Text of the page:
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The new rule of global business: Friction retards progress

Conflict in business tends to create winners and losers. In that scenario, there are no real winners at all in the long term.

James Cash Penney, one of the greatest entrepreneurs to come out of the United States, believed passionately that the keystone of a successful business was cooperation.

“Friction retards progress,” he insisted.

Penney, best known as the founder of the department store J.C. Penney in 1902 that still operates today, encouraged conflict resolution as one of the prime management skills and stressed the importance of communication long before it became a buzzword for business harmony.

In The Bridging PrinciplesTM, an intercultural communication program, conflict is perceived through the concept of different roles and different intentions within an organization or a culture.

In any negotiation, each person has an intent. Ideally, they clarify that intent to each other so that discussions can proceed reasonably and respectfully towards a mutual satisfaction.

But when one party feels their intent is being threatened, conflict can occur. That does not mean that it has to be a normal part of corporate life or community life.

If we allow ourselves to grow through shared intent and improved understanding, we may find ourselves more productive in the long run.

Essentially, conflict between cultures or corporations limits options because resolution tends to be packaged in terms of winners and losers.

Experience from Canada’s own history has taught us that when people with different intentions can discuss their differences calmly and openly, they are more apt to consider multiple options for resolution.

Friction, or conflict, as Penney aptly pointed out more than a century ago, means that people are rubbing each other the wrong way. They may be competing over roles within their culture or the anticipated negative consequences of changing roles. They may be unable to see how their differing intentions can find common ground.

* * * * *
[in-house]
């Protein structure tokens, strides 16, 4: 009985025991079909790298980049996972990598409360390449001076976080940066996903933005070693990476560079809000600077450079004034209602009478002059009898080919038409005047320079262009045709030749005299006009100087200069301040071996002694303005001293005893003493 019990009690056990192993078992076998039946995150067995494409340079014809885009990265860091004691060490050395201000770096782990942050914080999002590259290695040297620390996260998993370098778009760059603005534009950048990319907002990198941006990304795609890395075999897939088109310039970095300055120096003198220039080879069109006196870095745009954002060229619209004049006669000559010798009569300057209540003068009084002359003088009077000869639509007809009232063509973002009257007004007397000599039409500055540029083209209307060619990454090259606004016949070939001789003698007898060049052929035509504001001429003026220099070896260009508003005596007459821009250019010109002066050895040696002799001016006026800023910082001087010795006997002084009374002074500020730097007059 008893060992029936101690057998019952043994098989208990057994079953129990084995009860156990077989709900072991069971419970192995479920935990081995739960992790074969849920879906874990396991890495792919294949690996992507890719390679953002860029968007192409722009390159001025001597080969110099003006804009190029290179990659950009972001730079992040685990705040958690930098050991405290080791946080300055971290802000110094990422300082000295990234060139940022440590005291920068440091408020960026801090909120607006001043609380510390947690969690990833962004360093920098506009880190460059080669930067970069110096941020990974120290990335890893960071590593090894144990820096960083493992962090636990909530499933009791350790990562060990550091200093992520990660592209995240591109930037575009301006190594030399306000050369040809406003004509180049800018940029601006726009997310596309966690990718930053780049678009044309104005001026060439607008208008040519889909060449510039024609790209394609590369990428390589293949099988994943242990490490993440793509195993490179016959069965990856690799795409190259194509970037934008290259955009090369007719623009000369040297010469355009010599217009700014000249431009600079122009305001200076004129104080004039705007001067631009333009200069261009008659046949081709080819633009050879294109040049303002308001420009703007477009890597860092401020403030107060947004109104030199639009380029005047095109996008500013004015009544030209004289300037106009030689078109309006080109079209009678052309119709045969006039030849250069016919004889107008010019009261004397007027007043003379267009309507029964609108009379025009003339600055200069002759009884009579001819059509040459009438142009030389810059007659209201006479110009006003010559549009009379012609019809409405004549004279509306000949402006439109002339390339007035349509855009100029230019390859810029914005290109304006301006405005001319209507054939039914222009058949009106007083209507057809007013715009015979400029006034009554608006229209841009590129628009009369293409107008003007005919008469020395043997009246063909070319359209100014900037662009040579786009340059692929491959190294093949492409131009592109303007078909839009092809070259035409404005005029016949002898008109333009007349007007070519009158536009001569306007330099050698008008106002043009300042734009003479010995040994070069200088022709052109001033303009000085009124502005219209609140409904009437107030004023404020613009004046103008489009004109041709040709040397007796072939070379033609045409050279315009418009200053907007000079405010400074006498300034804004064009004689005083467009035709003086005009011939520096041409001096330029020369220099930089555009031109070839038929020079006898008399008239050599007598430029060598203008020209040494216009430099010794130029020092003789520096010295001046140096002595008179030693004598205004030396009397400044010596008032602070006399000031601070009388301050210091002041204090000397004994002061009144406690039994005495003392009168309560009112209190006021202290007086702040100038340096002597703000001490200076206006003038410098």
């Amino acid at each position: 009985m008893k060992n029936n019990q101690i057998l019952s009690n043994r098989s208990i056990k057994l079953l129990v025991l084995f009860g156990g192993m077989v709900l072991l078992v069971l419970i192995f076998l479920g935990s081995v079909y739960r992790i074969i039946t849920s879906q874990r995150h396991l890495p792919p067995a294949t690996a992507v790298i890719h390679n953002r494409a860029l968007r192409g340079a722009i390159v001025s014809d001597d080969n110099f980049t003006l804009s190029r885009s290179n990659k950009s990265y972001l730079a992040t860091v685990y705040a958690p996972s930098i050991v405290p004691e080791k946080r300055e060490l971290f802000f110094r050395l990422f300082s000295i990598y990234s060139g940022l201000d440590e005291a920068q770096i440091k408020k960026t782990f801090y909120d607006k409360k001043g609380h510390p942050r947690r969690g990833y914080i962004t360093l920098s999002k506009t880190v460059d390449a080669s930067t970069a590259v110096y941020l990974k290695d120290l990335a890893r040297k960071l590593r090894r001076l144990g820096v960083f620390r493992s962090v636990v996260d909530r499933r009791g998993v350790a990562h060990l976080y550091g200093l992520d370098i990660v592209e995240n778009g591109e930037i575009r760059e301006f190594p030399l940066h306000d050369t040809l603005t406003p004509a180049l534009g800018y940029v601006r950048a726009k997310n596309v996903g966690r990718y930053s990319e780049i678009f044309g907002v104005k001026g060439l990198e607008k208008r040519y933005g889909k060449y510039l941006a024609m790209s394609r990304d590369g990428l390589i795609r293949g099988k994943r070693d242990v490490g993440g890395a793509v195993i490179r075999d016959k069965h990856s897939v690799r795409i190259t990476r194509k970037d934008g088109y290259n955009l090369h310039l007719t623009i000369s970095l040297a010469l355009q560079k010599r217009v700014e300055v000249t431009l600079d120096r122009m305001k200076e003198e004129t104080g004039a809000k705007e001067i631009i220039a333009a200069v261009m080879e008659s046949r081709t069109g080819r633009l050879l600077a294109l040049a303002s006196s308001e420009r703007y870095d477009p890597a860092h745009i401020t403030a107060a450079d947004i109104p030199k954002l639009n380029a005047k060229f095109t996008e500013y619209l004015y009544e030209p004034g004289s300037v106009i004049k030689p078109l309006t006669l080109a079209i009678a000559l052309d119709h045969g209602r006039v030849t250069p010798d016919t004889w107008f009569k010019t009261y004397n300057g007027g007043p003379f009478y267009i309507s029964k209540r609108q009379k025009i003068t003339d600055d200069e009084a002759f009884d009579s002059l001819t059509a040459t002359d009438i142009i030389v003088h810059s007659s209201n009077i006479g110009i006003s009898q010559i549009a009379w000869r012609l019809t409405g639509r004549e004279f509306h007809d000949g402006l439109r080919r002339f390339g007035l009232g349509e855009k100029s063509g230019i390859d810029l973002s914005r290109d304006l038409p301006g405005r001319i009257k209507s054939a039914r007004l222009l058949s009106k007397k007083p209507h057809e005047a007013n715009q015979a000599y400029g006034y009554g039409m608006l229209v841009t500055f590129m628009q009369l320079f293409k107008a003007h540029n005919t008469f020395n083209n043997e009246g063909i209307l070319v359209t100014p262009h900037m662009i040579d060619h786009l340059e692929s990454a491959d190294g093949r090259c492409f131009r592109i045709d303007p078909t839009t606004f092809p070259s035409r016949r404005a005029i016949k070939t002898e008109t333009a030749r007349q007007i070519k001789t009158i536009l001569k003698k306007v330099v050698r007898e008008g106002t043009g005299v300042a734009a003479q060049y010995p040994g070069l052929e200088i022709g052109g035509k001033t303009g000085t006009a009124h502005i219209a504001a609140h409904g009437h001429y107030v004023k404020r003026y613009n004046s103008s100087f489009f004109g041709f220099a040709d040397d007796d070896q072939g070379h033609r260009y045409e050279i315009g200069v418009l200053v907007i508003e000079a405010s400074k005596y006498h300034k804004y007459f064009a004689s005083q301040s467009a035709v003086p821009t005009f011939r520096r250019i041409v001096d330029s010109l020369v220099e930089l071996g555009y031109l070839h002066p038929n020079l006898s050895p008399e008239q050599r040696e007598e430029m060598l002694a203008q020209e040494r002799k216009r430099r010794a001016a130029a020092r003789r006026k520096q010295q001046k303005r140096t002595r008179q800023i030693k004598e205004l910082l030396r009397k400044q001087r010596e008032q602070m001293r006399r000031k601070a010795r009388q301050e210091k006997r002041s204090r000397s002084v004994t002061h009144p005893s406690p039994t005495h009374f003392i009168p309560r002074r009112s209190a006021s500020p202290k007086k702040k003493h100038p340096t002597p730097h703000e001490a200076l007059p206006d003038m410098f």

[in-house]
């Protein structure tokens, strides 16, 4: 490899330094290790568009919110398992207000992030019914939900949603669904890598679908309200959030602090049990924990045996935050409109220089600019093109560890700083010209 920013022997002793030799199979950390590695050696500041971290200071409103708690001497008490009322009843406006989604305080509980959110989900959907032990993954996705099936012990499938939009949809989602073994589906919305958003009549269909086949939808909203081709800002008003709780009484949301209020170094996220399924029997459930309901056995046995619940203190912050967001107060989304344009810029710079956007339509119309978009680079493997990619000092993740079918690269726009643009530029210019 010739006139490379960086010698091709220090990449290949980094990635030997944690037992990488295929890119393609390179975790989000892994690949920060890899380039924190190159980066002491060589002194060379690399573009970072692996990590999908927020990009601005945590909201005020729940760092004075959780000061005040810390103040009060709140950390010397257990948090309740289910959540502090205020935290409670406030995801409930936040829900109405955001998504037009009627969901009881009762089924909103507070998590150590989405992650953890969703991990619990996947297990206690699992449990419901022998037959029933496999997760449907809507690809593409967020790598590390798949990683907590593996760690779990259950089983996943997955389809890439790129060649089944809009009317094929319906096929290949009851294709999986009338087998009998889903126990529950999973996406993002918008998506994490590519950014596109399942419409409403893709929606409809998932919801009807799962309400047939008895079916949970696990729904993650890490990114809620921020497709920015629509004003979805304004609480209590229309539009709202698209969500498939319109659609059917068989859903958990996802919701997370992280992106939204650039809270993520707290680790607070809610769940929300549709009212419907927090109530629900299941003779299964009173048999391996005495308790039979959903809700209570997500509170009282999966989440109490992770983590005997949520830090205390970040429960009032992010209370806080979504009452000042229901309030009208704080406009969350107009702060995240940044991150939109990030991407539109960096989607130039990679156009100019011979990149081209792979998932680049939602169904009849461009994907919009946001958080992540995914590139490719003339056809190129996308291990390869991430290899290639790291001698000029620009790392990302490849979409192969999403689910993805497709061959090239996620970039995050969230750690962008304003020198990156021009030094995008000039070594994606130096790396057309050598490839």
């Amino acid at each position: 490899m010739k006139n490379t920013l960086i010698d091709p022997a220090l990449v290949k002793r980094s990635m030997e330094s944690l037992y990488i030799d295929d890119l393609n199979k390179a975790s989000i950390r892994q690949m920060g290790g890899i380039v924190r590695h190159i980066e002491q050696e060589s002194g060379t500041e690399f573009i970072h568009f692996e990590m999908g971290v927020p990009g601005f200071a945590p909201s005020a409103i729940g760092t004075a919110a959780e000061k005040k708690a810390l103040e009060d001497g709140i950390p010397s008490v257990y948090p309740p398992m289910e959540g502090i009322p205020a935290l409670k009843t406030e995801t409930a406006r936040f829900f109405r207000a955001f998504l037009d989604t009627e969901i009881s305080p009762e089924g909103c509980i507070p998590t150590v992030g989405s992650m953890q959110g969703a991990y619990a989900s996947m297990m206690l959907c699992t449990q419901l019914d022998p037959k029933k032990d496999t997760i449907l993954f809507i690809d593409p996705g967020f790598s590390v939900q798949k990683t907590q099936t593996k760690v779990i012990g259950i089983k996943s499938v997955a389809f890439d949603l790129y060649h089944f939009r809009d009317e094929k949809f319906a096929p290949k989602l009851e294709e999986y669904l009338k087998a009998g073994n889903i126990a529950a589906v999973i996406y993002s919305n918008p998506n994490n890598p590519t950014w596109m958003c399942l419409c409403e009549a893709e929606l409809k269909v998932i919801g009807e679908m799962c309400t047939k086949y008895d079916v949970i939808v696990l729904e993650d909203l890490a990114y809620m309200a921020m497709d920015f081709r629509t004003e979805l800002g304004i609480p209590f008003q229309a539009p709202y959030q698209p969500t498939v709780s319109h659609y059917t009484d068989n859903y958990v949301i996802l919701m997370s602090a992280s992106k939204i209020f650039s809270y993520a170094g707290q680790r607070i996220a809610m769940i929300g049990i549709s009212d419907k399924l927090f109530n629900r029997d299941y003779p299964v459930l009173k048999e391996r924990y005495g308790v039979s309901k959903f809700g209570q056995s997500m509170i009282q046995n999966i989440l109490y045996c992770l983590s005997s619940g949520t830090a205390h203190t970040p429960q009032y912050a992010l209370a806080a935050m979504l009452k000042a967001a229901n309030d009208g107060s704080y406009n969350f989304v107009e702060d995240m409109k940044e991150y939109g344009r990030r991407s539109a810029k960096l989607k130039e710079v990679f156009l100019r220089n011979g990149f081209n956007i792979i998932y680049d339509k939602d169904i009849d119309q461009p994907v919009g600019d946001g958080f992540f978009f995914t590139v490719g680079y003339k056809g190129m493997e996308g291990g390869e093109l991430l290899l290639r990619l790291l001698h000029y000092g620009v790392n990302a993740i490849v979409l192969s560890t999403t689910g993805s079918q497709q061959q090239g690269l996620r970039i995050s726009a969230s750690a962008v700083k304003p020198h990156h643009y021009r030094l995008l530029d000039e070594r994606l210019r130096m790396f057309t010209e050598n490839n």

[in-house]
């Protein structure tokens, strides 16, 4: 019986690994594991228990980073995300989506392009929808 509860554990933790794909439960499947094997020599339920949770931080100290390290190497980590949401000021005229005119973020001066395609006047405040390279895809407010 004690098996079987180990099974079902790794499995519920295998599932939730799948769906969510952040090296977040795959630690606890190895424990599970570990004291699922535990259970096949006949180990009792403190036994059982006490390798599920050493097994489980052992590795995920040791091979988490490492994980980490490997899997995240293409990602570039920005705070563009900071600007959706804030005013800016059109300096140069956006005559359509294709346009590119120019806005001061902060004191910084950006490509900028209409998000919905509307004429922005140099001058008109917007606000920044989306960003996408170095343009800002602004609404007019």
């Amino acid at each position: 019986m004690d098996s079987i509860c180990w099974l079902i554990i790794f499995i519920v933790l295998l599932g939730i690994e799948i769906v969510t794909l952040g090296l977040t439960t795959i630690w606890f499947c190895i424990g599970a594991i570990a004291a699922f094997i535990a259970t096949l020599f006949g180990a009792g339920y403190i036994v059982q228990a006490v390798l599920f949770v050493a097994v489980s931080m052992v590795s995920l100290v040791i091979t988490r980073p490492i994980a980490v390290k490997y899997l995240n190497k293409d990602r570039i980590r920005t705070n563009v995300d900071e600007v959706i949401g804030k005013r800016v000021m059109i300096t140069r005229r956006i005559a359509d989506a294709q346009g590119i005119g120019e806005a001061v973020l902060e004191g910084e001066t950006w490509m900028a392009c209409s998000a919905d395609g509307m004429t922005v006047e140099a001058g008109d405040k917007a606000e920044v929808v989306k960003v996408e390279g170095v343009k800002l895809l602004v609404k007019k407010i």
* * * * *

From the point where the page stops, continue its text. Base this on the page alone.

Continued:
Sometimes we revert to conflict out of failure to understand that our varying cultural backgrounds influence us to cling to certain beliefs about the social structures of our world. What one culture perceives as an unimportant concession may be a major adjustment to another culture. We are also greatly influenced by our past experiences and sometimes allow them to color our perception of the present moment.

Conflict can often avoided by knowledgeable guides who can lead both parties to an amicable place. Respect for differing points of view and acknowledgement of another’s intent is also an important component of effective resolution.

Sometimes roles can be redefined or even redistributed so that neither party has to surrender so much of what they see as themselves. In other circumstances, each party can move forward a few steps so that one party does not have to make the effort of the entire journey alone.

Overall, conflict is best resolved by conducting our business with sufficient mutual respect for each other that we work to understand each other’s intentions, roles, sacred places, and host families.

 

The Bridging Principles is a blog about doing business and life differently to create better results for all. Click here to subscribe for free. To pre-order a copy of the book “The Bridging Principles: Building Bridges for Business,” coming out soon, click here. To arrange for training in The Bridging Principles for your company, email info@thebridgingprinciples.com.

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